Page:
See how I have been using it with my kids (and nieces) in our highlights: JUZ 30 , JUZ 29 , JUZ 28. We tested them with our kids for 6+ months before officially publishing them to check the effectiveness of it all. See the GUIDES on Instagram for a more in-depth look.
RRP (each): £ 9.99 GBP / $13.99 USD
Number of Pages (Juz Amma): 300+
Putting this out in public was a scary process because we are not scholars. Our background includes the study of Child Psychology, Journal Therapy, Quran and Hadith Studies. Currently, we are at the end of our Advanced Arabic (Al-Ajurrumiyyah) and Islamic Psychology degrees. But, by the end of the day, we are just mothers who wanted our kids to form a lifelong relationship with the Qur’an. We wanted their Qur’anic study in one book only. Teaching elder children and opening multiple books around toddlers or babies was becoming a struggle. Hence we compiled all the resources we were using into one book with a dash of colour to appeal to the kids. We designed this for our children mainly out of dire need, but seeing a vast public interest, we asked for help around so everyone could benefit the way we did (or more). We are grateful for the support of renowned scholar – Sheikh Saalim Al Azhari in terms of reviewing and improving the content. His detailed introduction can be read at the end of this Juz Journal. May Allah reward him immensely. It wouldn’t have been possible without his help.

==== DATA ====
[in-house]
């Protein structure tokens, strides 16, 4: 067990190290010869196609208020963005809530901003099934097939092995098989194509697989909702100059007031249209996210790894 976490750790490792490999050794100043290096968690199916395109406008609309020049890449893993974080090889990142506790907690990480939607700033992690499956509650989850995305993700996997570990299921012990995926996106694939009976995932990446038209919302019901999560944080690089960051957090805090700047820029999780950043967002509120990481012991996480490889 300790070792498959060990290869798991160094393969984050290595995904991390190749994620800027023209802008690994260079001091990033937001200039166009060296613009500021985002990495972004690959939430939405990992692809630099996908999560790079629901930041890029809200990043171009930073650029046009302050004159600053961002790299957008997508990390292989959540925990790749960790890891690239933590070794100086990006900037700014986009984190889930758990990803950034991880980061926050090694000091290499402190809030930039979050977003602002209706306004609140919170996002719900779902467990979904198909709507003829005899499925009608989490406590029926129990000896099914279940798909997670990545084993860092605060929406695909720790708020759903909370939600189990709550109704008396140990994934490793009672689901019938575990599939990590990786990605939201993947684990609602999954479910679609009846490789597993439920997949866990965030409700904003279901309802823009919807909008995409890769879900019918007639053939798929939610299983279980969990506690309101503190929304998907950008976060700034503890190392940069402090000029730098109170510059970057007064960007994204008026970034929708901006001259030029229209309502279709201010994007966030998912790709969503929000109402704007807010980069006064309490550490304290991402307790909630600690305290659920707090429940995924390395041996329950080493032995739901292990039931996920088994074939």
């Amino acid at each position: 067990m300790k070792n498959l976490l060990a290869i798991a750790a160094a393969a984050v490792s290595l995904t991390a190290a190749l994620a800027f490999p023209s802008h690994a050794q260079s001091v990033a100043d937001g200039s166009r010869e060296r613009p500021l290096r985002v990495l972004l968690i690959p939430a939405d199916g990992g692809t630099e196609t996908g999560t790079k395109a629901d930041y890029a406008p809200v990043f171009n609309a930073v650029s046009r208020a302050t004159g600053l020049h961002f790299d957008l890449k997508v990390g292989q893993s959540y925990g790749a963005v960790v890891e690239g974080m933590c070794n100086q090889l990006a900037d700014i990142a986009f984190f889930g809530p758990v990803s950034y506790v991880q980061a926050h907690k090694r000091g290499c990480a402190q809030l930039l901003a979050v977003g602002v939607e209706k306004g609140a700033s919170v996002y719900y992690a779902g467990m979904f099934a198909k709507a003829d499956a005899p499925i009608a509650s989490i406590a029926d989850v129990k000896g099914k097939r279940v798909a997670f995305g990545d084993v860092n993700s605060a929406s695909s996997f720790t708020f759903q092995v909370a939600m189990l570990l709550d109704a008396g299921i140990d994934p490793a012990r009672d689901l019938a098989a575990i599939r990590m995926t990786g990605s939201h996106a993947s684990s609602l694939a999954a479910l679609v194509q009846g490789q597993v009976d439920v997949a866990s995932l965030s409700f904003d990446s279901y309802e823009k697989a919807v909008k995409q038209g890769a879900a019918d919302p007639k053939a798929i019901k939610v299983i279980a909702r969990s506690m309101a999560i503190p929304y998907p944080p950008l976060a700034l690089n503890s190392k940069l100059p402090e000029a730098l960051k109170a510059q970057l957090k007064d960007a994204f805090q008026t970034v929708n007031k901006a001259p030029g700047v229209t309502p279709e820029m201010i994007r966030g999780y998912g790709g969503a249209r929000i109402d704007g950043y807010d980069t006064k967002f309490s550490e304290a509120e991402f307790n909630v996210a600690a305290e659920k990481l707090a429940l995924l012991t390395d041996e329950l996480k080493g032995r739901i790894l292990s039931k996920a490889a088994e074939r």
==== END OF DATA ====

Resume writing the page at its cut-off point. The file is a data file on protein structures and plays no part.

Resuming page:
☆ BIG Arabic Text
So it’s easier for kids to read the text when they shift from Qaida to the Quran.
☆ Colour-coded tajweed
Tajweed is the set of rules governing the way in which the words of the Quran should be pronounced during its recitation. Tajweed not only brings beauty in the recitation but also helps us recite the Quran the way it was recited by Prophet Muhammad ﷺ. Here are some of the basic rules highlighted in this book.
☆ Colourful word for word meaning